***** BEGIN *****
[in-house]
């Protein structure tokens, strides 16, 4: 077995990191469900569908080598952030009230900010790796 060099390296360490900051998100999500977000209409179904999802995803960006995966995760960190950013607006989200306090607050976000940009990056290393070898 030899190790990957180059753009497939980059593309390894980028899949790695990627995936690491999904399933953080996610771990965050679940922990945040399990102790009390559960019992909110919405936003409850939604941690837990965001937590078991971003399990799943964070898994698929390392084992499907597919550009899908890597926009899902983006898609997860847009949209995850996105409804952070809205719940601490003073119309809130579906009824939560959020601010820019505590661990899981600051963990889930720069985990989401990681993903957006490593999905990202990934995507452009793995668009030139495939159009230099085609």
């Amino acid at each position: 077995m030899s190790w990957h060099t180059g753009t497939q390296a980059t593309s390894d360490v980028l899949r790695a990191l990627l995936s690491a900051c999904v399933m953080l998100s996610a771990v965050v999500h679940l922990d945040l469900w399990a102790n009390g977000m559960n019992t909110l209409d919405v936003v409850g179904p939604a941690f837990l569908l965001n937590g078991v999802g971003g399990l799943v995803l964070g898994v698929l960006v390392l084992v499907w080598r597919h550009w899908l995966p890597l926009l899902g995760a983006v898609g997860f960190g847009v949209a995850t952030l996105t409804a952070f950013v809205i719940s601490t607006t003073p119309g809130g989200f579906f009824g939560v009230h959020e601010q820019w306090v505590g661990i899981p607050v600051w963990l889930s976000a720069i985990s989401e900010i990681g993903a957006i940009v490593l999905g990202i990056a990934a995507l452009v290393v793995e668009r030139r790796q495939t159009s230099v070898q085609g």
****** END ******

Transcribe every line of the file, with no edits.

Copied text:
[in-house]
């Protein structure tokens, strides 16, 4: 077995990191469900569908080598952030009230900010790796 060099390296360490900051998100999500977000209409179904999802995803960006995966995760960190950013607006989200306090607050976000940009990056290393070898 030899190790990957180059753009497939980059593309390894980028899949790695990627995936690491999904399933953080996610771990965050679940922990945040399990102790009390559960019992909110919405936003409850939604941690837990965001937590078991971003399990799943964070898994698929390392084992499907597919550009899908890597926009899902983006898609997860847009949209995850996105409804952070809205719940601490003073119309809130579906009824939560959020601010820019505590661990899981600051963990889930720069985990989401990681993903957006490593999905990202990934995507452009793995668009030139495939159009230099085609």
């Amino acid at each position: 077995m030899s190790w990957h060099t180059g753009t497939q390296a980059t593309s390894d360490v980028l899949r790695a990191l990627l995936s690491a900051c999904v399933m953080l998100s996610a771990v965050v999500h679940l922990d945040l469900w399990a102790n009390g977000m559960n019992t909110l209409d919405v936003v409850g179904p939604a941690f837990l569908l965001n937590g078991v999802g971003g399990l799943v995803l964070g898994v698929l960006v390392l084992v499907w080598r597919h550009w899908l995966p890597l926009l899902g995760a983006v898609g997860f960190g847009v949209a995850t952030l996105t409804a952070f950013v809205i719940s601490t607006t003073p119309g809130g989200f579906f009824g939560v009230h959020e601010q820019w306090v505590g661990i899981p607050v600051w963990l889930s976000a720069i985990s989401e900010i990681g993903a957006i940009v490593l999905g990202i990056a990934a995507l452009v290393v793995e668009r030139r790796q495939t159009s230099v070898q085609g």